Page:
P.J. O’Rourke, the right wing political satirist, once made the observation that if you don’t like your city cluttered with advertising billboards, try looking at what they hide. This thought occurred to him when he was a foreign correspondent in the concrete brutalism of communist-era Warsaw. A time when, not only were there no billboards to hide the ugliness of the architecture, but there was nothing actually worth advertising.
You could take a similar view of street art. It may not be to everyone’s taste, but would you prefer your city with only bare brick and concrete? When I lived in London, I daily walked past Banksy’s Girl with a Red Balloon on a building near my flat in Hoxton. It was a sight to uplift the weary traveller. That was, until the building’s idiot owners painted over it. For several years it remained faintly visible underneath the whitewash.
Seeing a huge piece of urban art can be breathtaking. It’s rare to see art on such a grand scale anywhere else, and Perth has done much to encourage artists to use the blank spaces of the city as a giant canvas. In the Northbridge area of the city there are a number of large pieces of artwork adorning buildings. The result is often spectacular, rarely less than exciting.
Without getting too philosophical, street art on the scale that Perth has promoted it changes the way people interact with the city. It goes way beyond adding a splash of colour to an otherwise dreary urban landscape; it can become a focal point for communities and bring a new vibrancy to neighbourhoods. For residents and visitors alike, it becomes an interactive experience that makes exploring the city more fun.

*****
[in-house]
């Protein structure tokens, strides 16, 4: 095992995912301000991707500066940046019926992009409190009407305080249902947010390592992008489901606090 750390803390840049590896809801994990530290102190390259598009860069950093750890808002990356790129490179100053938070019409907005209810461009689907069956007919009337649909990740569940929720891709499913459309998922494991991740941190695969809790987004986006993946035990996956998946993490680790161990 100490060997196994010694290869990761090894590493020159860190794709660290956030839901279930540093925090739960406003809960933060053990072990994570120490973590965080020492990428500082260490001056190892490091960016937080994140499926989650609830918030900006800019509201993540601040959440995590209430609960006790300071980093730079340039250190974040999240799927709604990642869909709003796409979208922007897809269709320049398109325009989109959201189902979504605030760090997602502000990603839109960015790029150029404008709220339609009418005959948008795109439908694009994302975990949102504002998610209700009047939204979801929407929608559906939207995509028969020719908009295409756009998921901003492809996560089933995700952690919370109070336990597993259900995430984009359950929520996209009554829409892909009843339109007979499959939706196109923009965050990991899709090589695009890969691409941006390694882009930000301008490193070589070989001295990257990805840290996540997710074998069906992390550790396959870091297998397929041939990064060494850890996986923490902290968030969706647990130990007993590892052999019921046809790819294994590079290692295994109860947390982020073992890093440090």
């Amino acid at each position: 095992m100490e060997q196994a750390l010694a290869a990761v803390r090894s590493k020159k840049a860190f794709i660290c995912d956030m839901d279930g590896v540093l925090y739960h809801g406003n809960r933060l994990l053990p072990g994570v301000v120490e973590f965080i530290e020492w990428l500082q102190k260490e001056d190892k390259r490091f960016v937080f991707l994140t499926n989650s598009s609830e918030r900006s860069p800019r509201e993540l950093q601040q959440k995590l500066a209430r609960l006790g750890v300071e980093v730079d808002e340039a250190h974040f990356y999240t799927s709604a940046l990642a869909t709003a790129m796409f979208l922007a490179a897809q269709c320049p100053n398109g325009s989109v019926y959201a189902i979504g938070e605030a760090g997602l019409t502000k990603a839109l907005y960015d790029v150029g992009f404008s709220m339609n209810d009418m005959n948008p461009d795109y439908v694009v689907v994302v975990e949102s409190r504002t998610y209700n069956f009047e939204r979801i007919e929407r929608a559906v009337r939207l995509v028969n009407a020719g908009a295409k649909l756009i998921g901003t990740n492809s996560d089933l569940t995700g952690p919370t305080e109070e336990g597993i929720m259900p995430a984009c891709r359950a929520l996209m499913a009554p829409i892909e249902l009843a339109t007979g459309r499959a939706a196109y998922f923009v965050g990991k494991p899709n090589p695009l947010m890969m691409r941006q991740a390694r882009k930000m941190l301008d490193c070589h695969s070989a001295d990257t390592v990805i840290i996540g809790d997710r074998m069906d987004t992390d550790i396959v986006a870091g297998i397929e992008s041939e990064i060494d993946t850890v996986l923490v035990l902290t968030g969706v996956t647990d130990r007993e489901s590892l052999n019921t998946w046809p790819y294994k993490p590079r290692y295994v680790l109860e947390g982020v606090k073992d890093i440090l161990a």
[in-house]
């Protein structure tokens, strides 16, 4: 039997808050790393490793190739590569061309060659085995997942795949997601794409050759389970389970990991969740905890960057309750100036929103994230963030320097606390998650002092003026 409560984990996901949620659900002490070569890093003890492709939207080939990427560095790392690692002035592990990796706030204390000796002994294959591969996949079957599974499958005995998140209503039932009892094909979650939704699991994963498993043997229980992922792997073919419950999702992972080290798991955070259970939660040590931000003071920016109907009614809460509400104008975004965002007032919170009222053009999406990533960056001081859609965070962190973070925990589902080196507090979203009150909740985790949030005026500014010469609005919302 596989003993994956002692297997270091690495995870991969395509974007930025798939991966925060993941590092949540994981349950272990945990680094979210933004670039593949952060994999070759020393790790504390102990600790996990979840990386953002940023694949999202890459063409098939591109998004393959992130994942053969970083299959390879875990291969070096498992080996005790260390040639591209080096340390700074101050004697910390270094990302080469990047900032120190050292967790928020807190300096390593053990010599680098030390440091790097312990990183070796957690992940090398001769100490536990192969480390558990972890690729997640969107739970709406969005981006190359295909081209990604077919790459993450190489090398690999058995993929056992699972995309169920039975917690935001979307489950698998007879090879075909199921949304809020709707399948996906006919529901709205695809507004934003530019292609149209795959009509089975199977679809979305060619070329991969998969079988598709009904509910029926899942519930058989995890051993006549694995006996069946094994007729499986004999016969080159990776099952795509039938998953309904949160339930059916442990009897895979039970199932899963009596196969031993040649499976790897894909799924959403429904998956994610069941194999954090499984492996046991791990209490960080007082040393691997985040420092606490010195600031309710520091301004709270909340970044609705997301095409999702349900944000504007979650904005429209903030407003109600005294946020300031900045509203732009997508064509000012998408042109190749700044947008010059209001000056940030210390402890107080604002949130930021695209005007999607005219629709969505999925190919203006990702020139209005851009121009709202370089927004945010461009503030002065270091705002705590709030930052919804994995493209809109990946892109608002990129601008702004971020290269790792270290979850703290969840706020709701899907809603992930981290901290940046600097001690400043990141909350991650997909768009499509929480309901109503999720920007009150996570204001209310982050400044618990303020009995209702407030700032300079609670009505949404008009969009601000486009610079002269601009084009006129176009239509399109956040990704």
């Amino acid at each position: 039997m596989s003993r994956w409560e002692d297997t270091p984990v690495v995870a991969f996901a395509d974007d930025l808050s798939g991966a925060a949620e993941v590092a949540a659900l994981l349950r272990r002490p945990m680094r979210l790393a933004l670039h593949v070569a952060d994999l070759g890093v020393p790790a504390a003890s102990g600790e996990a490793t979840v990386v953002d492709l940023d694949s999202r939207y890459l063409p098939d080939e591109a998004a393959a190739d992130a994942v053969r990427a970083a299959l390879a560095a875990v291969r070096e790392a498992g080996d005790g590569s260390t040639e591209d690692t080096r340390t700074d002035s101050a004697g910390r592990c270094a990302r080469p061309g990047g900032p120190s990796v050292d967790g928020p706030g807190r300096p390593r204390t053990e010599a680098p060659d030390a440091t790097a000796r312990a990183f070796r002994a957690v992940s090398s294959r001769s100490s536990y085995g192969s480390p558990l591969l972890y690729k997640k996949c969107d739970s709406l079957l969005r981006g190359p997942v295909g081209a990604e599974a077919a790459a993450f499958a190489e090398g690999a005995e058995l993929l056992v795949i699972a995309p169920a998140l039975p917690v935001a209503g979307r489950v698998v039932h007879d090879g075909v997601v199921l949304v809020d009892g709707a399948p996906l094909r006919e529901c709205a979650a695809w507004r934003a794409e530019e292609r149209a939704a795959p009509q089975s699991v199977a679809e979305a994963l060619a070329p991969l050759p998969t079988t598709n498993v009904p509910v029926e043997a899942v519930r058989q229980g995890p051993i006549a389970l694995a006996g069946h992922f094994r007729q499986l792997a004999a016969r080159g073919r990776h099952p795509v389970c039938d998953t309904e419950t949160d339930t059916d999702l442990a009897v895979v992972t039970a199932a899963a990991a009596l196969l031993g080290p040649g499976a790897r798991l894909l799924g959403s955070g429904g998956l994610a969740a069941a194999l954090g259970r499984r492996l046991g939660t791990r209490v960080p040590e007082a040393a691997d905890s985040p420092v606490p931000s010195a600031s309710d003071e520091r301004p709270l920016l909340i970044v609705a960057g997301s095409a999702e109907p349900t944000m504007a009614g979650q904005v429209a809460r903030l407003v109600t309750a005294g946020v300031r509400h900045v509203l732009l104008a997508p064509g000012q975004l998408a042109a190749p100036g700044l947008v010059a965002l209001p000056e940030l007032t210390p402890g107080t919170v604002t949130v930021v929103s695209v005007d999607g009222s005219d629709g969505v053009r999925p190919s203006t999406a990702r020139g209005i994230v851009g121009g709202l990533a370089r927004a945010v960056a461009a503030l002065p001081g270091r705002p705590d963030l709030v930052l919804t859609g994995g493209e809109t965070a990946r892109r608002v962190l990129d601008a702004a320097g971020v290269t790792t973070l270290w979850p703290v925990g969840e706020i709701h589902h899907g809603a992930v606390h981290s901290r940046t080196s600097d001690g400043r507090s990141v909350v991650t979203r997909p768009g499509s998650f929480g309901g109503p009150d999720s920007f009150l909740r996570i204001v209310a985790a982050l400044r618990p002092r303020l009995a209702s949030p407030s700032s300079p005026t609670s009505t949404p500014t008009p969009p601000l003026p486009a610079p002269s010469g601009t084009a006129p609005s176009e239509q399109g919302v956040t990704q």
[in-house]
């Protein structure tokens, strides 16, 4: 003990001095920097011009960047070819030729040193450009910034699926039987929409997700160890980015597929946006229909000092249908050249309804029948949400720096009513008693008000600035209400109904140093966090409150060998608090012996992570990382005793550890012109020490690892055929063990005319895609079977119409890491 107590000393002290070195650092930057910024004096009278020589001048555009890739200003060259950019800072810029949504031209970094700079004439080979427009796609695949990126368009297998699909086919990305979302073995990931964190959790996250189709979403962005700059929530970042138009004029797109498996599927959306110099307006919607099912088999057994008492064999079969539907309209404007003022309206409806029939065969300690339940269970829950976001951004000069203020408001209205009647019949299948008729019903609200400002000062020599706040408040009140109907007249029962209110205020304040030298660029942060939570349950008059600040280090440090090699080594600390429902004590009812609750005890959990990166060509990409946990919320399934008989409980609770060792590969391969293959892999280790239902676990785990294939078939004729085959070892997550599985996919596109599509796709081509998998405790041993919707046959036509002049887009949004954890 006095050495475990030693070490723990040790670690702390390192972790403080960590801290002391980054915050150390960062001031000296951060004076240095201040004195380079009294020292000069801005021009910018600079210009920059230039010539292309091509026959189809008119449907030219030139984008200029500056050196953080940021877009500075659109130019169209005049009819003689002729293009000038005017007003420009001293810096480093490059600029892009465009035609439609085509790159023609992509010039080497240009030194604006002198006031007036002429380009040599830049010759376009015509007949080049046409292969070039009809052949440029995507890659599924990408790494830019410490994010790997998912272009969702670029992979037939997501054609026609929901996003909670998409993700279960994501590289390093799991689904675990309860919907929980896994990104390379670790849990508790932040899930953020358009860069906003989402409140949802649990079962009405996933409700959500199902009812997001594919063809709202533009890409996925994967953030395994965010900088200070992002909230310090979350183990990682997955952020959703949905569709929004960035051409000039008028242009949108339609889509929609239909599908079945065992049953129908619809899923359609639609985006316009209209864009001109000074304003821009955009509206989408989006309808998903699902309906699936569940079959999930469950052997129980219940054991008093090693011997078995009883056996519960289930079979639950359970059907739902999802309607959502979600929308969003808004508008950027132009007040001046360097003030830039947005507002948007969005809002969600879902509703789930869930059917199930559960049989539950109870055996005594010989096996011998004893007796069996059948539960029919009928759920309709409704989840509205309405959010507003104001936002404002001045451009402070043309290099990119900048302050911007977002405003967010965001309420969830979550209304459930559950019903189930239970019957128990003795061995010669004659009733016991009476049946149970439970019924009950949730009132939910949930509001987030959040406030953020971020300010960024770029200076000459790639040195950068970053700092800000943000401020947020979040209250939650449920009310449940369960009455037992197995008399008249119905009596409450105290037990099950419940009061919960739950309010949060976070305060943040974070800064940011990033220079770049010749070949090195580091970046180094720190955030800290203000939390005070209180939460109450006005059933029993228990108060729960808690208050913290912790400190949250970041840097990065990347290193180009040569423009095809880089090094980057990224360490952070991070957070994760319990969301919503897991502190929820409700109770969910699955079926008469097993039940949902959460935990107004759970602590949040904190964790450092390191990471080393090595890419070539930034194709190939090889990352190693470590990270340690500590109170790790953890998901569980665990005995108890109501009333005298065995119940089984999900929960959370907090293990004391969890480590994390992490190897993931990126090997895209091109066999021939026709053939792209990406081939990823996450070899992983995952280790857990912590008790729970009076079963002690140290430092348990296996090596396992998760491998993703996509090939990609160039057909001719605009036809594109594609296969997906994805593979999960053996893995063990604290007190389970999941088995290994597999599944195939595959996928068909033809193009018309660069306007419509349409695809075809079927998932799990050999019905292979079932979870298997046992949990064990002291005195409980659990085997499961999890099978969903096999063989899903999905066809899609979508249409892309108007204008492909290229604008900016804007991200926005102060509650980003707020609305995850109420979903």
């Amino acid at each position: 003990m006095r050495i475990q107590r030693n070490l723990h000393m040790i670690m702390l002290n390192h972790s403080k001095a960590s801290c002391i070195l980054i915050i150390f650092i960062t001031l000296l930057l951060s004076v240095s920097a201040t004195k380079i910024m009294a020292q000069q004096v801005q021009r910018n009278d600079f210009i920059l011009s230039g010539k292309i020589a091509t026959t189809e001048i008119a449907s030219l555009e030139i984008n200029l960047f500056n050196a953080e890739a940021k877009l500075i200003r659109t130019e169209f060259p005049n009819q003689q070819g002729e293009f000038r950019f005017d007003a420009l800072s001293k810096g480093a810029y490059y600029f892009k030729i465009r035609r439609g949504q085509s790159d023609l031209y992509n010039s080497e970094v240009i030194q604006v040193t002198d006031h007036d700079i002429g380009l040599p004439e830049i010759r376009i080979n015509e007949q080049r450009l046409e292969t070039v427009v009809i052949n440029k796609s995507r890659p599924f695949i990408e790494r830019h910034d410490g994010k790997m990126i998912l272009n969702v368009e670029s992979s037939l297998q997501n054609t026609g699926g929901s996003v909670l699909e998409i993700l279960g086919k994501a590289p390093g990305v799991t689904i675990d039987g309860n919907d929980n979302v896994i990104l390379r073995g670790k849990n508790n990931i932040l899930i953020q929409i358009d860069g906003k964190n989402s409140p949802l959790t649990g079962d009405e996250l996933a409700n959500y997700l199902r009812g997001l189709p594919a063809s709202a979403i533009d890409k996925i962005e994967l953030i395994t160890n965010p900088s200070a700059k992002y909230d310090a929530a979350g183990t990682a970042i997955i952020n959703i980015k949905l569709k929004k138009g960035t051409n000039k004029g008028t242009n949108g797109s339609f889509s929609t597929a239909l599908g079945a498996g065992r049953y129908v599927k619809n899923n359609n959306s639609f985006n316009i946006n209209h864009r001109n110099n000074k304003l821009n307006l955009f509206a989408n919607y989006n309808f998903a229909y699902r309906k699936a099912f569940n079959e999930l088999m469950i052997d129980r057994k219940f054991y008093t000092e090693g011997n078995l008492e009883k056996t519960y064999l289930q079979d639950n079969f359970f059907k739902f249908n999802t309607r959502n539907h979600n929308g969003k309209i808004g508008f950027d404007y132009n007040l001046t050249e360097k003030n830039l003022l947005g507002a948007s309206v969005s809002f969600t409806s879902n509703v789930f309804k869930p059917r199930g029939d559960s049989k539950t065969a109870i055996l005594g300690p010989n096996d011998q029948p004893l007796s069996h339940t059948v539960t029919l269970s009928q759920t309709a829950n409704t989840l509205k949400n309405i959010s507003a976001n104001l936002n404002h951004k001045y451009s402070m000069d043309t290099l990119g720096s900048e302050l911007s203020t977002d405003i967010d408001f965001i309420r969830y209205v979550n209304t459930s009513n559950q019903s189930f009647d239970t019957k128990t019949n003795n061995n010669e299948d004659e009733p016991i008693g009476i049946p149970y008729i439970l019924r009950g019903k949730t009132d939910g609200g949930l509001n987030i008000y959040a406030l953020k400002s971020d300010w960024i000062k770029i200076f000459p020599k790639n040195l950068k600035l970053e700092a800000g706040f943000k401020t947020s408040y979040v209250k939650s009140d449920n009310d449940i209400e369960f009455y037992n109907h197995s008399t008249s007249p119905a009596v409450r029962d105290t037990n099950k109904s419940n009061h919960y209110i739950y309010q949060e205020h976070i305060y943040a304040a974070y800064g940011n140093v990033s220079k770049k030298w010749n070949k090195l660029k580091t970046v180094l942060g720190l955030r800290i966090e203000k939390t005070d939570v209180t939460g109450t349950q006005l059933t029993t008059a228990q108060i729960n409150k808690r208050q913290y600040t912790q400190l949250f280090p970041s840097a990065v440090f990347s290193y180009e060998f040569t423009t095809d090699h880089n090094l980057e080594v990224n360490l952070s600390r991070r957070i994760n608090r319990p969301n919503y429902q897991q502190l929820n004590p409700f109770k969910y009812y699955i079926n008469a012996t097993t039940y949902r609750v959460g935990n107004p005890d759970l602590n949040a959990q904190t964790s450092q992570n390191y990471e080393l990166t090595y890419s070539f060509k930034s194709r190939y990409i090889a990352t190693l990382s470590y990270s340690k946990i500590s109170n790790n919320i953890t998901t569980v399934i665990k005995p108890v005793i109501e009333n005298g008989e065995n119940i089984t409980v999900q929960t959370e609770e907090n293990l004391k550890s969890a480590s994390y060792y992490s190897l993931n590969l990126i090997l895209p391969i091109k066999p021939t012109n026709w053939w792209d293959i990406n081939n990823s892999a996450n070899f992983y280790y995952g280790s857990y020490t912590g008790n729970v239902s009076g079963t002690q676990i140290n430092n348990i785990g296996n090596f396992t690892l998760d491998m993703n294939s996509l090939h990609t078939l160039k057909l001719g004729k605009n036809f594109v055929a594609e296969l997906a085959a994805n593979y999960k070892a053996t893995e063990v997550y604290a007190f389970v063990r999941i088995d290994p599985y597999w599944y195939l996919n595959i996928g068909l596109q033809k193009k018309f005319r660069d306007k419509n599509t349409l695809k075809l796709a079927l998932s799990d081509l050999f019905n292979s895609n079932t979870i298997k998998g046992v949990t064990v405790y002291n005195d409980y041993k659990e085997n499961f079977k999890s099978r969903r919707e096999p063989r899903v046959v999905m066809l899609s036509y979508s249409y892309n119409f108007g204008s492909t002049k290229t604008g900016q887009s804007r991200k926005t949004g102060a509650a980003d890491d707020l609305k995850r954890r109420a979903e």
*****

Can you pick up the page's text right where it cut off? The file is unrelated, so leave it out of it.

I won’t quickly forget the moment when I turned around and saw the massive painting of rapper MC Hunter by Australian artist, E.L.K. I almost missed this enormous work. I had my back to it and, had I carried on in the same direction, it would have passed me by entirely. The area around here has museums, theatres and art galleries, a cultural hub with lots of street art.
Nearby is Perth’s Chinatown, which is also home to numerous artworks dotted around car parks, alleyways and on warehouses. I spent a couple of hours wandering this area, stopping in at a couple of the areas many good cafes and bars. Finally, I flopped down in the shade of a tree in Russell Square, just one of the many green spaces scattered around Perth.
Not every city could achieve what Perth has done. For one thing, Perth has the advantage of an excellent climate. I’m not sure a venture like this would work so well in colder, wetter climes. It had been a good day of art hunting, and had given me a new perspective on how transformational urban art can be when thoughtfully curated. Time to sample a little of Northbridge’s famed nightlife.
3 thoughts on “Perth, a cityscape transformed”
You may be changing my mind on this
For me, it greatly depends on the type of street art, but there is something magnificent about huge public artworks.